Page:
Behind the Mask of Chivalry
From The Mason Historiographiki
Nancy MacLean. Behind the Mask of Chivalry: The Making of the Second Ku Klux Klan. New York: Oxford University Press. 1994. (Price). Hardcover: ISBN 0-19-507234-0.
Nancy MacLean’s history of the resurgent KKK in the post-World War era examines the composition and politics of this group, which probably more than any other repulses and yet fascinates modern historians of the American South. The historical challenge in interpreting the KKK is that while as a group their name and exploits are well-known and justifiably notorious, the particulars of their individual members and chapter proceedings are not. KKK organizations throughout the country were obsessively secretive by nature; consequently primary source material about the Klan is almost non-existent. MacLean was fortunate in having access to the records of the chapter located in Athens GA. Using this material, she was able to examine and describe the KKK not as a monolithic, impersonal force but as an organization of individual American citizens with jobs, incomes and families. The value of Behind the Mask of Chivalry is MacLean’s analysis of those individuals, and their motivations to join such an extremist group.
MacLean’s analysis provides insights that are disturbing on many levels. The Athens records reveal that while the second KKK did espouse extremist stances, it did not represent an extremist fringe demographic being comprised largely of middle-class and petite bourgeoisie men (xiii). What drove these “solid citizens” into KKK ranks was the squeeze of economic and social hard times after WWI (179). These men felt that their traditional patriarchal position in society was being threatened by what they perceived as aggressive moves for economic and social equality by lower classes and a stranglehold on capital by those in the upper classes (34).
Behind the Mask is organized into three parts. Part 1 provides the historical context for the resurgence of the Klan by describing in particular the economic and social conditions present in post-WWI, which included major accelerations in the expectations of different genders and races, mass social displacement. Part 2 describes the guiding principles of the Klan – how members interpreted and manipulated divisions among class, gender, and race, and how they employed terror tactics to enforce those interpretations. Part 3 is MacLean’s interpretation of the subject, why it rose, why it fell, and how it mirrored similar movements of middle class anger in Europe.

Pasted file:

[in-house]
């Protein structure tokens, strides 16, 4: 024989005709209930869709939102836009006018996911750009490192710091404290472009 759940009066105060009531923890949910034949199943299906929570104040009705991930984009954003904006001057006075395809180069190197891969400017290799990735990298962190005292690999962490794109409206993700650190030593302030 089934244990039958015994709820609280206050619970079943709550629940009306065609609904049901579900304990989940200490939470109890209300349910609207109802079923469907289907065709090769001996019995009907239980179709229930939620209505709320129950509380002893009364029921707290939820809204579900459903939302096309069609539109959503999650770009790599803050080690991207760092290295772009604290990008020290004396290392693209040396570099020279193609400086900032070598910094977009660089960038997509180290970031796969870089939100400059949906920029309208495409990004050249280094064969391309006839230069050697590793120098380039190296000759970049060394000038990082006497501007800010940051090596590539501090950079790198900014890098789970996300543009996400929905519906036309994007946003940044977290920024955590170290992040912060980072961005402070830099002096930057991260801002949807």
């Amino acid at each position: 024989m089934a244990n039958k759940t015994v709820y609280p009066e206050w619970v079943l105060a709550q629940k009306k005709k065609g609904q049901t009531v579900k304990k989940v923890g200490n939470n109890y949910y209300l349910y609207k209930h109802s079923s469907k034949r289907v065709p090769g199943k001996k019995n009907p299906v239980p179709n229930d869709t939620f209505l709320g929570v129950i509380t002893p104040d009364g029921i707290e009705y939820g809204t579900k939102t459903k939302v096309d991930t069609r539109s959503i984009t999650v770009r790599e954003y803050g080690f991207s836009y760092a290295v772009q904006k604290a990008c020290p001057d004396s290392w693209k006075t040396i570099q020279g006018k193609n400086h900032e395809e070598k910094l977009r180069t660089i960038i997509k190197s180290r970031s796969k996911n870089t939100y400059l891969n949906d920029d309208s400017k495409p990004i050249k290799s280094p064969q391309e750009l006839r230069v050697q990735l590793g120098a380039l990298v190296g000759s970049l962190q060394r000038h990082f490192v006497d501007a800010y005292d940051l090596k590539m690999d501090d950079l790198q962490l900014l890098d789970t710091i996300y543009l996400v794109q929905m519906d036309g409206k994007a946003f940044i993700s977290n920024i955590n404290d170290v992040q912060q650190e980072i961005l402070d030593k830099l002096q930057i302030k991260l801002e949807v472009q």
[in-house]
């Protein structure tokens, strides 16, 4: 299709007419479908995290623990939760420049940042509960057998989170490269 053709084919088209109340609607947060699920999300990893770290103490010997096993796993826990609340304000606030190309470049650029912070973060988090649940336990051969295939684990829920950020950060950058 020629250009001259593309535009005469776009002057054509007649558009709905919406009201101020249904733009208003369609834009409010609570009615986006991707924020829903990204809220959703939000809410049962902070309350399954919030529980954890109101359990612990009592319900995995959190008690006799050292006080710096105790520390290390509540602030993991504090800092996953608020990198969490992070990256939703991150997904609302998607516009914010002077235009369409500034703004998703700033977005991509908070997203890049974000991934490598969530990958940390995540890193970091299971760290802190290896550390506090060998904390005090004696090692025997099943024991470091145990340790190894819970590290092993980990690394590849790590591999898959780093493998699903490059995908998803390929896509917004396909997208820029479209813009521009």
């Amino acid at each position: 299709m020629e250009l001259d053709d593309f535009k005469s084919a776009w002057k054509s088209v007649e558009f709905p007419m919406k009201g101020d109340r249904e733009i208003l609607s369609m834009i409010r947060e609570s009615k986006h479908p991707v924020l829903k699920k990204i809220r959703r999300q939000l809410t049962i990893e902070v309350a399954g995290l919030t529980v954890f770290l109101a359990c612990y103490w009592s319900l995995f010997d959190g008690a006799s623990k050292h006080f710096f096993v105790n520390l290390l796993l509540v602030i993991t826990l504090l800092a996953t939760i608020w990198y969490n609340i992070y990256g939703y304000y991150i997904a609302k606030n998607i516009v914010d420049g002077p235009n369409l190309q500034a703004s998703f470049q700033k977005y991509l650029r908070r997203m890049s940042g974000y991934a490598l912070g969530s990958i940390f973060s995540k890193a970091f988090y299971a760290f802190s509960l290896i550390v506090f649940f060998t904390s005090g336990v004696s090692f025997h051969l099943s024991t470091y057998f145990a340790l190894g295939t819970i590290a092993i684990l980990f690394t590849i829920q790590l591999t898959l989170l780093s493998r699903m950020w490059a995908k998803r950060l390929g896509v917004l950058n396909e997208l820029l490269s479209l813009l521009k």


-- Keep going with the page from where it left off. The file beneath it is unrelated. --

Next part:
John Lillard, Spring 2010
A notable achievement of this book is to describe and analyze Klan motivations objectively without becoming too sidetracked by emotion. The Klan is a touchy subject for Americans, showing as it does the worst aspects of our culture and history. But the fact remains that it did exist and wielded considerable influence for a significant portion of the inter-war years. MacLean’s factual descriptions “unmask” the nameless faces concealed under hoods and robes, and the KKK members become real people with their own histories – people that could well be our own neighbors.
MacLean’s methodology for examining the Klan motivations succeeds in being both simple and rigorous. She distills the multiple Klan principles into one – the aim of uniting the nation’s Anglo-Saxon men in one common bond. She deconstructs this grand strategy into overarching methods – to replace class divisions with those of race (Anglo-Saxon), gender (paternalism), and religion (Protestantism) (97, 127). She then takes these methods individually and describes Klan tactics in each. In this way, seemingly disjointed “we-hate-everyone” Klan stances like anti-Semitism and anti-Catholicism become part of a coherent (albeit repulsive) philosophy. MacLean describes how specific aspects of these religions were interpreted by Klan members as in opposition to their own bedrock concepts of patriarchal family structures (119)
Along the way, MacLean also documents specific details about Klan operations. For example, she describes a significant presence of government and law enforcement membership, elements that ensured that KKK actions outside the law were not prosecuted aggressively. She also describes a strong presence of females in the KKK world, though the KKK vision of male dominated society kept these women in an auxiliary role.